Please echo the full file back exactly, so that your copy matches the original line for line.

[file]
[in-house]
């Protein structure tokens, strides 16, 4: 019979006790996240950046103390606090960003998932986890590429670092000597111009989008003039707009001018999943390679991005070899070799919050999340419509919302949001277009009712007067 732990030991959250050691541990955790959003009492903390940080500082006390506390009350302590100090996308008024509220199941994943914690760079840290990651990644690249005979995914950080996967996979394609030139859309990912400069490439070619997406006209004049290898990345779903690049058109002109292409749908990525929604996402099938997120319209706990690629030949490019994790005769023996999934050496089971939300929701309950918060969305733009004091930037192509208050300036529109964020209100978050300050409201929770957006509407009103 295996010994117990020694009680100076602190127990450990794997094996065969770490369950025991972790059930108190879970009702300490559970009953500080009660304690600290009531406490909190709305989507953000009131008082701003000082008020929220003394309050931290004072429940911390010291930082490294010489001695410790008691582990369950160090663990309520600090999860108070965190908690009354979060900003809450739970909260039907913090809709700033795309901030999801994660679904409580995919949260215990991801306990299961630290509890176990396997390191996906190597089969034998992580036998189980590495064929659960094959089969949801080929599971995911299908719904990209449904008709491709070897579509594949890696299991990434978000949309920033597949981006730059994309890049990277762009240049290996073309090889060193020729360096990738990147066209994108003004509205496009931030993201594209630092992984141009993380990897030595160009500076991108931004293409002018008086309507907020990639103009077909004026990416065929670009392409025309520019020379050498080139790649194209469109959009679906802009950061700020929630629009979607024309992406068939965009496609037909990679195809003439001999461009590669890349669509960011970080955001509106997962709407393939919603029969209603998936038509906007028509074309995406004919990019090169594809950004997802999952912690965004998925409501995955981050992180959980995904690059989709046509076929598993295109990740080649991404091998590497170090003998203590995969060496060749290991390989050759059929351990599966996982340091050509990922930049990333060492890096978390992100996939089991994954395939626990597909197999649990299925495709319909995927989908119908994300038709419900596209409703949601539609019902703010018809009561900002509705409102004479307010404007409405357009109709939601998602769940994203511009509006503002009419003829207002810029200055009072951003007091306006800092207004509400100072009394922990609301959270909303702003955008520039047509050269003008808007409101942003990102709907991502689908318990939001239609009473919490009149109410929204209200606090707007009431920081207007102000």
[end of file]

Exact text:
[in-house]
């Protein structure tokens, strides 16, 4: 019979006790996240950046103390606090960003998932986890590429670092000597111009989008003039707009001018999943390679991005070899070799919050999340419509919302949001277009009712007067 732990030991959250050691541990955790959003009492903390940080500082006390506390009350302590100090996308008024509220199941994943914690760079840290990651990644690249005979995914950080996967996979394609030139859309990912400069490439070619997406006209004049290898990345779903690049058109002109292409749908990525929604996402099938997120319209706990690629030949490019994790005769023996999934050496089971939300929701309950918060969305733009004091930037192509208050300036529109964020209100978050300050409201929770957006509407009103 295996010994117990020694009680100076602190127990450990794997094996065969770490369950025991972790059930108190879970009702300490559970009953500080009660304690600290009531406490909190709305989507953000009131008082701003000082008020929220003394309050931290004072429940911390010291930082490294010489001695410790008691582990369950160090663990309520600090999860108070965190908690009354979060900003809450739970909260039907913090809709700033795309901030999801994660679904409580995919949260215990991801306990299961630290509890176990396997390191996906190597089969034998992580036998189980590495064929659960094959089969949801080929599971995911299908719904990209449904008709491709070897579509594949890696299991990434978000949309920033597949981006730059994309890049990277762009240049290996073309090889060193020729360096990738990147066209994108003004509205496009931030993201594209630092992984141009993380990897030595160009500076991108931004293409002018008086309507907020990639103009077909004026990416065929670009392409025309520019020379050498080139790649194209469109959009679906802009950061700020929630629009979607024309992406068939965009496609037909990679195809003439001999461009590669890349669509960011970080955001509106997962709407393939919603029969209603998936038509906007028509074309995406004919990019090169594809950004997802999952912690965004998925409501995955981050992180959980995904690059989709046509076929598993295109990740080649991404091998590497170090003998203590995969060496060749290991390989050759059929351990599966996982340091050509990922930049990333060492890096978390992100996939089991994954395939626990597909197999649990299925495709319909995927989908119908994300038709419900596209409703949601539609019902703010018809009561900002509705409102004479307010404007409405357009109709939601998602769940994203511009509006503002009419003829207002810029200055009072951003007091306006800092207004509400100072009394922990609301959270909303702003955008520039047509050269003008808007409101942003990102709907991502689908318990939001239609009473919490009149109410929204209200606090707007009431920081207007102000």